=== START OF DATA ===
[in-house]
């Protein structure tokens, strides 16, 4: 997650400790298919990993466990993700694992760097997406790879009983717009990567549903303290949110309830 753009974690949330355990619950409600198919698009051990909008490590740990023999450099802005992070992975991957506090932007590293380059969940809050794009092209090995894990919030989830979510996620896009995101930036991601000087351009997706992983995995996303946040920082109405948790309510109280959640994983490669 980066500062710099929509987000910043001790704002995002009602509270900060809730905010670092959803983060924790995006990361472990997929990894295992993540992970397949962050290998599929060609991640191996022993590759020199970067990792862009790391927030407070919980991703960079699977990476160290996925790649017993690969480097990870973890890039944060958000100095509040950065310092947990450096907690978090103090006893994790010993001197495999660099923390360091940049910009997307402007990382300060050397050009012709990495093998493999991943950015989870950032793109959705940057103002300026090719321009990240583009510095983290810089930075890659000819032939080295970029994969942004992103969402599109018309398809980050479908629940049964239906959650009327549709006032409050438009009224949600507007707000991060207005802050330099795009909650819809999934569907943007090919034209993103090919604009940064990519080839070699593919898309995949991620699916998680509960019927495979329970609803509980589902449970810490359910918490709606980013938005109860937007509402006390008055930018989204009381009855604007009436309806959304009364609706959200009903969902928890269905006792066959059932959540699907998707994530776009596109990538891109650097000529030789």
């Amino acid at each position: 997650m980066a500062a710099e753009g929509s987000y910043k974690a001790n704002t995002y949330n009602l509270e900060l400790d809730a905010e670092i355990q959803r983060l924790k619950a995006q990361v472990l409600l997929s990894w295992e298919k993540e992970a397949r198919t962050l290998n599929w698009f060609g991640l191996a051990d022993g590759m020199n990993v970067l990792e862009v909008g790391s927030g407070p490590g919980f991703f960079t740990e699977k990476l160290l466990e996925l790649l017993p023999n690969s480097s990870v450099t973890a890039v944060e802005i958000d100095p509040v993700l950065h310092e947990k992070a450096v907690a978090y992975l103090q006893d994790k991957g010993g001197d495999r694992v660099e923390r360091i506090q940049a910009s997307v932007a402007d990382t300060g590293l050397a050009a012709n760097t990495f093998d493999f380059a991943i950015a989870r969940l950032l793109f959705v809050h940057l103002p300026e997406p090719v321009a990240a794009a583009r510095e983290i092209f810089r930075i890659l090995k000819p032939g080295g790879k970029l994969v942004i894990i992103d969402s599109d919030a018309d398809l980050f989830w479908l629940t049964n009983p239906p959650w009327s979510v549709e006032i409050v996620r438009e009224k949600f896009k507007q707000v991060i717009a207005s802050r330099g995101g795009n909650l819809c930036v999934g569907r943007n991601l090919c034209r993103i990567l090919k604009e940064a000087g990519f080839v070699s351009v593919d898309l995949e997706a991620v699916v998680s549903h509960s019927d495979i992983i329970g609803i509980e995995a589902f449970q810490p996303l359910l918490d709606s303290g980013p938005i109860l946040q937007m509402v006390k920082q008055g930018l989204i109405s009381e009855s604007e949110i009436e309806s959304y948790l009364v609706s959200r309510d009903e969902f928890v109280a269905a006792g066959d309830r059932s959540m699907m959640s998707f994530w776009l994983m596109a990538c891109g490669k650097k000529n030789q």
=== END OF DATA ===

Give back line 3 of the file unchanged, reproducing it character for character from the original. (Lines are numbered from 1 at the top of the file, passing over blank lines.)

């Amino acid at each position: 997650m980066a500062a710099e753009g929509s987000y910043k974690a001790n704002t995002y949330n009602l509270e900060l400790d809730a905010e670092i355990q959803r983060l924790k619950a995006q990361v472990l409600l997929s990894w295992e298919k993540e992970a397949r198919t962050l290998n599929w698009f060609g991640l191996a051990d022993g590759m020199n990993v970067l990792e862009v909008g790391s927030g407070p490590g919980f991703f960079t740990e699977k990476l160290l466990e996925l790649l017993p023999n690969s480097s990870v450099t973890a890039v944060e802005i958000d100095p509040v993700l950065h310092e947990k992070a450096v907690a978090y992975l103090q006893d994790k991957g010993g001197d495999r694992v660099e923390r360091i506090q940049a910009s997307v932007a402007d990382t300060g590293l050397a050009a012709n760097t990495f093998d493999f380059a991943i950015a989870r969940l950032l793109f959705v809050h940057l103002p300026e997406p090719v321009a990240a794009a583009r510095e983290i092209f810089r930075i890659l090995k000819p032939g080295g790879k970029l994969v942004i894990i992103d969402s599109d919030a018309d398809l980050f989830w479908l629940t049964n009983p239906p959650w009327s979510v549709e006032i409050v996620r438009e009224k949600f896009k507007q707000v991060i717009a207005s802050r330099g995101g795009n909650l819809c930036v999934g569907r943007n991601l090919c034209r993103i990567l090919k604009e940064a000087g990519f080839v070699s351009v593919d898309l995949e997706a991620v699916v998680s549903h509960s019927d495979i992983i329970g609803i509980e995995a589902f449970q810490p996303l359910l918490d709606s303290g980013p938005i109860l946040q937007m509402v006390k920082q008055g930018l989204i109405s009381e009855s604007e949110i009436e309806s959304y948790l009364v609706s959200r309510d009903e969902f928890v109280a269905a006792g066959d309830r059932s959540m699907m959640s998707f994530w776009l994983m596109a990538c891109g490669k650097k000529n030789q």